Artig tittel, ikke sant. Vel, Tuktuyaktuk er en liten inuit by i Arktisk Canada. Vi var her oppe for et par aar siden da vi skaut seismikk i Arktisk Canada. Vi kunne kun komme inn der i midten av August til midten av Oktober. Isen ligger nemlig her 10 maaneder i aaret. Men Arktis er faktisk en av de siste store omraadene naar det gjelder olje og gass. Det er estimert at opptil 50 % av verdens gjenvaerende reserver kan befinne seg her oppe,
Vi gikk fra Vancouver i Canada og opp gjennom Beringstredet, snek oss mellom pakkisen og land, og kom oss inn og fikk utstyret i havet, og satte igang med arbeidet. Vi maatte hele tiden, 3 ganger for dagen faktisk, faa oppdateringer paa posisjonen av iskanten, som bare laa noen kilometer nord for oss. Etter 5 ukers arbeid maatte vi dra inn utstyret igjen, enda jobben ikke var helt ferdig, og komme oss ut foer vi ble laast inne av pakkisen. Og det var saa vidt vi klarte det. Baade isbjoern og sel ble sett bare noen hundre meter fra baaten, som maatte igjennom issoerpe et stykke foer vi kom oss ut. En russisk seismisk baat som var inne samtidig som oss var for sent ute, og ble liggende innefrosset over vinteren.
Vi hadde et mannskaps skifte der oppe, saa vi var faktisk i land i Tuk (som var litt enklere aa si), helicopter inn til land, deretter smaa charterfly ned til Canada og normale flyplasser, foer vi kom oss hjemover. Det tok noen dager for aa si det mildt
Litt om Tuk – Wikipedia
Tuktoyaktuk is the anglicized form of the native Inuvialuit place-name, meaning "resembling a caribou." According to legend, a woman looked on as some caribou, common at the site, waded into the water and turned into stone, or became petrified. Today, reefs resembling these petrified caribou are said to be visible at low tide along the shore of the town.
No formal archaeological sites exist today, but the settlement has been used by the native Inuvialuit for centuries as a place to harvest caribou and beluga whales. In addition, Tuktoyaktuk's natural harbour was historically used as a means to transport supplies to other Inuvialuit settlements.
Between 1890 and 1910, a sizeable number of Tuktoyaktuk's native families were wiped out in flu epidemics brought in by American whalers. In subsequent years, the Alaskan Dene people, as well as residents of Herschel Island, settled here. By 1937, a Hudson's Bay Company trading post was established.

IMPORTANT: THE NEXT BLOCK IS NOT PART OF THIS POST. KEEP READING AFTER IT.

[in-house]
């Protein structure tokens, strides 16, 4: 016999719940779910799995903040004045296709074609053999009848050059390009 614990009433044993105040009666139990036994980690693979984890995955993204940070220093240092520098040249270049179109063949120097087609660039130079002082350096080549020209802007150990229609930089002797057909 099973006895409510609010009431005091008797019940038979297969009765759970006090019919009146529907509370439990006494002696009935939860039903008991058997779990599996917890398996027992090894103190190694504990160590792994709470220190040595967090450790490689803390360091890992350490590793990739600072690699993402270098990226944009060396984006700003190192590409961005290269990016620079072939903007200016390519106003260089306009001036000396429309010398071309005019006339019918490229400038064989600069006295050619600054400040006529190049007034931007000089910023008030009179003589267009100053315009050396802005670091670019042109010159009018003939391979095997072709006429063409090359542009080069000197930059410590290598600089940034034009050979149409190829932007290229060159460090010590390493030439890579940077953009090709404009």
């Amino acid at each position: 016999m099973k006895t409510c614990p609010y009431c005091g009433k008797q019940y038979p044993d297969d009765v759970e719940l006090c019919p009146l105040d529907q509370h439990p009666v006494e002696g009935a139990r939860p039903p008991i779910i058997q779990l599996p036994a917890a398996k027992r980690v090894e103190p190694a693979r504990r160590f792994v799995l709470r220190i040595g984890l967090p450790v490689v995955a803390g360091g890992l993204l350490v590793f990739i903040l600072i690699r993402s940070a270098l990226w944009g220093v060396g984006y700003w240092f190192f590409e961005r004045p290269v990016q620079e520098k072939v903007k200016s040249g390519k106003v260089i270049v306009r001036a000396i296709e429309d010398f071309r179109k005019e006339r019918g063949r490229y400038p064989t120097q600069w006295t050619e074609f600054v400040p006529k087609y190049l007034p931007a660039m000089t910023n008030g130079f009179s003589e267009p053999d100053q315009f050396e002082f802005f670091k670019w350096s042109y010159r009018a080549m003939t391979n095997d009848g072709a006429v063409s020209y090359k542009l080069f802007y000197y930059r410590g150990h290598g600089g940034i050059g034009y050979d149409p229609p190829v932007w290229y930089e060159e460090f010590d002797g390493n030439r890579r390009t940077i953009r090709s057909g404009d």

Radar domes were installed beginning in the 1950s as part of the Distant Early Warning Line, to monitor air traffic and detect possible Soviet intrusions during the Cold War. The settlement's location (and harbour) made "Tuk" important in resupplying the civilian contractors and Air Force personnel along the "DEW Line." In 1947, Tuktoyaktuk became the site of one of the first government "day schools" designed to integrate Inuit youth into mainstream Canadian culture.
The community of Tuktoyaktuk eventually became a base for the oil and natural gas exploration of the Beaufort Sea. Large industrial buildings remain from the busy period following the 1973 OPEC oil embargo and 1979 summertime fuel shortage. This brought many more outsiders into the region.
On 3 September 1995, the Molson Brewing Company arranged for several popular rock bands to give a concert in Tuktoyaktuk as a publicity stunt promoting their new ice-brewed beer. During the months leading up to concert, radio stations across North America ran contests in which they gave away free tickets. Dubbed The Molson Ice Polar Beach Party, it featured Hole, Metallica, Moist, Cakeand Veruca Salt. Canadian film-maker Albert Nerenberg made a documentary about this concert entitled Invasion of the Beer People.
In 2008, Tuktoyaktuk was featured in the second season of the reality television series Ice Road Truckers where they travelled down the Tuktoyaktuk Winter Road. It also referenced in Due South as a place Fraser was stationed.
In 2009, an episode of Jesse James is a Dead Man titled "Arctic Bike Journey" featured James riding a custom motorcycle across 125 miles of ice road to deliver medicine to the locals of Tuktoyaktuk.
Det var nok for i dag, det skal blogges om flere rare plasser etter hvert, foelg med :-)